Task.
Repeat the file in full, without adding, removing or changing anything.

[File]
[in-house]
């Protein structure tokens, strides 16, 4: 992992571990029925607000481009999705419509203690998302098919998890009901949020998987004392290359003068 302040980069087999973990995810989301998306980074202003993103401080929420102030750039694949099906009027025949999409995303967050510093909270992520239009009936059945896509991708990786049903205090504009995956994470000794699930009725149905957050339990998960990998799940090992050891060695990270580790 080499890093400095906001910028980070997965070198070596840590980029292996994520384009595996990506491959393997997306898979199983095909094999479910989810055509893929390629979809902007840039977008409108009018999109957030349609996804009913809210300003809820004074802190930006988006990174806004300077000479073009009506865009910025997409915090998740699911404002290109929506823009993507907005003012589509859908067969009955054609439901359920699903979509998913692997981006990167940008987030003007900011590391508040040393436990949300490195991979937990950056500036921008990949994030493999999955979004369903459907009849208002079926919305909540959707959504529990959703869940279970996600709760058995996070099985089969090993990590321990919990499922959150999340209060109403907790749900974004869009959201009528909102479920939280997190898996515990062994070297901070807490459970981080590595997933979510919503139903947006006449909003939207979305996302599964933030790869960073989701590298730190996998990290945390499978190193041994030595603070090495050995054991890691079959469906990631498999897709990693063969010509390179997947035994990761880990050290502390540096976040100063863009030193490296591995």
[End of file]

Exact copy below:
[in-house]
């Protein structure tokens, strides 16, 4: 992992571990029925607000481009999705419509203690998302098919998890009901949020998987004392290359003068 302040980069087999973990995810989301998306980074202003993103401080929420102030750039694949099906009027025949999409995303967050510093909270992520239009009936059945896509991708990786049903205090504009995956994470000794699930009725149905957050339990998960990998799940090992050891060695990270580790 080499890093400095906001910028980070997965070198070596840590980029292996994520384009595996990506491959393997997306898979199983095909094999479910989810055509893929390629979809902007840039977008409108009018999109957030349609996804009913809210300003809820004074802190930006988006990174806004300077000479073009009506865009910025997409915090998740699911404002290109929506823009993507907005003012589509859908067969009955054609439901359920699903979509998913692997981006990167940008987030003007900011590391508040040393436990949300490195991979937990950056500036921008990949994030493999999955979004369903459907009849208002079926919305909540959707959504529990959703869940279970996600709760058995996070099985089969090993990590321990919990499922959150999340209060109403907790749900974004869009959201009528909102479920939280997190898996515990062994070297901070807490459970981080590595997933979510919503139903947006006449909003939207979305996302599964933030790869960073989701590298730190996998990290945390499978190193041994030595603070090495050995054991890691079959469906990631498999897709990693063969010509390179997947035994990761880990050290502390540096976040100063863009030193490296591995």